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      Extended Hesder Yeshiva to Be Opened in Kiryat Ono

      Yeshiva, part of a larger network of Jewish study halls, to extend Hesder track from 5 years to 6.
      By Tova Dvorin
      First Publish: 11/25/2013, 8:02 PM

      Students at a Religious Zionist "hesder" yeshiva
      Students at a Religious Zionist "hesder" yeshiva
      Flash 90

      Defense Minister Moshe Yaalon has approved the establishment of another hesder yeshiva (Jewish study hall) in Kiryat Ono - one with a six-year program. 

      Dubbed a "shesder" institution (a play on the Hebrew word for six, , the yeshiva will become one of a growing network of study halls which take the traditional hesder yeshiva system - one which combines 16 months of IDF service and 3.5 years of Jewish studies - and extend it to include both a longer IDF service and a longer term in the study hall. Rabbi Eliezer Sheinvald, who is opening this yeshiva as well as another like it approved 3 months ago for the city of Ofakim, opened the first yeshiva of its kind 9 years ago in the central Israel town of Modi'in.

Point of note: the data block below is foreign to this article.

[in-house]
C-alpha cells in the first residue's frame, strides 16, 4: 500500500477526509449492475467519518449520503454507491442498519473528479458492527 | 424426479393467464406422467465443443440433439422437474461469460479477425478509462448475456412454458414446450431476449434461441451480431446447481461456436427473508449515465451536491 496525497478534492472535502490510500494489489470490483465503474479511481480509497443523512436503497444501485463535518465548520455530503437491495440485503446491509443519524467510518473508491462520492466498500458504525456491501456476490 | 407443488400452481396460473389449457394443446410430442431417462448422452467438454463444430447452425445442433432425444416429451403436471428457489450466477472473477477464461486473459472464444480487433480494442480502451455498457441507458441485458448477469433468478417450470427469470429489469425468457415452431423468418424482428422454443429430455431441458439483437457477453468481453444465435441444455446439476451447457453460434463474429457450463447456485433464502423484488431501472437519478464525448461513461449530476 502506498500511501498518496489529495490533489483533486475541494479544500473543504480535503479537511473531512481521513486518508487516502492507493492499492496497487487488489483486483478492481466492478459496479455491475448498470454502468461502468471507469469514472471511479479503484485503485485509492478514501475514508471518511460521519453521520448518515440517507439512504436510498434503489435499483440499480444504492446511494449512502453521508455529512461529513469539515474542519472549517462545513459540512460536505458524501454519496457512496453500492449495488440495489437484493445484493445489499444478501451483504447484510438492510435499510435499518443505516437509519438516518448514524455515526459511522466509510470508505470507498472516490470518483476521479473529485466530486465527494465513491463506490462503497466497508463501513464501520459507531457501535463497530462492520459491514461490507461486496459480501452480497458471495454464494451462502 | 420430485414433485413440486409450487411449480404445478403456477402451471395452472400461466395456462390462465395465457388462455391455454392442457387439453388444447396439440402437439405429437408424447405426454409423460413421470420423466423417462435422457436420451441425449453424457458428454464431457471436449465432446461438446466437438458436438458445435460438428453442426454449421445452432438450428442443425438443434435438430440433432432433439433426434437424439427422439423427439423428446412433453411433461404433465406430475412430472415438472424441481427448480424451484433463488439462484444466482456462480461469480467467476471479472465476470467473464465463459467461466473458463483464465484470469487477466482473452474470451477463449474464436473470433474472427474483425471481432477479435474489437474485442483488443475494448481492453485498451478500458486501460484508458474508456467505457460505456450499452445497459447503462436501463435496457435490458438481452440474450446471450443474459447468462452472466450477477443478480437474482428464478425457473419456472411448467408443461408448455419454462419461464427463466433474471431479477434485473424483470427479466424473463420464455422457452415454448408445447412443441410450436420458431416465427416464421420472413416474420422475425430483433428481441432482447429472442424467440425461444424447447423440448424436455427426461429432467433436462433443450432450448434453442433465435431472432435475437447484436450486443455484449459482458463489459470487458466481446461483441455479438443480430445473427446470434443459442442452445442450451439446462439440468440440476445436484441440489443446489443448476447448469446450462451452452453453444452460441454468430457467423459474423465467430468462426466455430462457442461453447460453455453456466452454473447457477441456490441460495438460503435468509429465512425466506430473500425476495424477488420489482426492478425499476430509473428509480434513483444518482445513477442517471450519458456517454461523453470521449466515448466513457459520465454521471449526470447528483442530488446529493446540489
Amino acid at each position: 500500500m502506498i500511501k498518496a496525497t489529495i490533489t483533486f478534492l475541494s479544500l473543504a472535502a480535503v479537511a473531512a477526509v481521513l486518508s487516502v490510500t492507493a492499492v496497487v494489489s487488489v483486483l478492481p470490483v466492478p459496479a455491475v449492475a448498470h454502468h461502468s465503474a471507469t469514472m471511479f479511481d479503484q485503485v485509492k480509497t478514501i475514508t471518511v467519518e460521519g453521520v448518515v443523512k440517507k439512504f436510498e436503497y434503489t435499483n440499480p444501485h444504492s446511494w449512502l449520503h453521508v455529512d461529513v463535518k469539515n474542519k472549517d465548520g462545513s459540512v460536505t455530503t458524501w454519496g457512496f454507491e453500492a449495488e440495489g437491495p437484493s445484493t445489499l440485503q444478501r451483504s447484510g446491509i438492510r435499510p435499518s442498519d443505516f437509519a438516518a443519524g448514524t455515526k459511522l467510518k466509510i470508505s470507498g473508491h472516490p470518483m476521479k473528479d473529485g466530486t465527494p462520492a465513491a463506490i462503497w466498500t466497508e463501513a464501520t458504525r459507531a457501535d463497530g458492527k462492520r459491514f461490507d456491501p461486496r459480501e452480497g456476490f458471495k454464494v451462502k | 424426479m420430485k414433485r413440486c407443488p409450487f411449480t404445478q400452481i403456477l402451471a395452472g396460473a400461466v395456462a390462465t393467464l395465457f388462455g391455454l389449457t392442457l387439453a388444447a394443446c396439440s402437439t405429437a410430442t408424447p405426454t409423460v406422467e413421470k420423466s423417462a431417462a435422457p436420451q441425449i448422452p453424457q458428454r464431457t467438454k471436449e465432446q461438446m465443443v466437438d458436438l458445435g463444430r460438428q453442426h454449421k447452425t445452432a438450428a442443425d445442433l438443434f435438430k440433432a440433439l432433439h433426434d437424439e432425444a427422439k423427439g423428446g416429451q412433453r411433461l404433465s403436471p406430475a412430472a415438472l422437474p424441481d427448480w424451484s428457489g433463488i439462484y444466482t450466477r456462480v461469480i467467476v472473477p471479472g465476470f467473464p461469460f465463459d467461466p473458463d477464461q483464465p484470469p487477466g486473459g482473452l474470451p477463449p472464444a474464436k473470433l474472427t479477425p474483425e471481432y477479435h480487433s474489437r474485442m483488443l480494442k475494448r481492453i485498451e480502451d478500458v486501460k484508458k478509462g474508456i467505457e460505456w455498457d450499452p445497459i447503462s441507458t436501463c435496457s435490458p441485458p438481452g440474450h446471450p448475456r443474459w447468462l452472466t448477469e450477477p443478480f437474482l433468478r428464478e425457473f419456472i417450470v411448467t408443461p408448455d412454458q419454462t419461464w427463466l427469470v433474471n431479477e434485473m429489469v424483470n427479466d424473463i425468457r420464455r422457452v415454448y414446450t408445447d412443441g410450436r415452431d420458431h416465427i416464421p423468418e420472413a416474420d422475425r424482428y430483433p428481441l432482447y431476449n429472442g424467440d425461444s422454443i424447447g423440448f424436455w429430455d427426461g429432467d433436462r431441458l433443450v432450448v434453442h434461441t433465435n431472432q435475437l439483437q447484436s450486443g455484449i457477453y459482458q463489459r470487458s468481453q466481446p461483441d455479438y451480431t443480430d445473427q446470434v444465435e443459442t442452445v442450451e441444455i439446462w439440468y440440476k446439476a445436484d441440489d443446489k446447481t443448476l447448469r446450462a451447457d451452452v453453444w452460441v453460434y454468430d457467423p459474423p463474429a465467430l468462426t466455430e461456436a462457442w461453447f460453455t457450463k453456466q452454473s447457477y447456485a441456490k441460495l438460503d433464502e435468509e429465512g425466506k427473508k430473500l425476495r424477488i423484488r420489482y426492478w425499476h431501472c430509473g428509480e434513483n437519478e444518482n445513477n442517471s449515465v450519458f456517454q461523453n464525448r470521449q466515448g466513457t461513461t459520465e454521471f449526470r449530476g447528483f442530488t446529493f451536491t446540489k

Rabbi Sheinvald, a retired colonel, stated that the move signals "a vote of confidence from the Ministry of Defense in the network we have established - a high-quality system allowing more yeshiva students to serve longer in both the IDF and their study hall." 

      Sheinvald noted that "this is already the 9th year since we began" establishing yeshivas along these lines - and that it "has been a great blessing." He cites the fact that the yeshivas have not only allowed for students to complete the process of Rabbinical ordination, but also to become high-ranking officers. 

      Regarding whether or not the new system could damage the existing hesder system, Shenvald maintained that there is a need for both systems within the national-religious community. 'We are not against the existing hesder framework," the 5 year program, "and we believe that there is a need for it. But a very large portion of the population also needs a longer, more intensive track for IDF service and Torah study." Sheinvald concluded, "We do not see why someone should be prevented from choosing either option."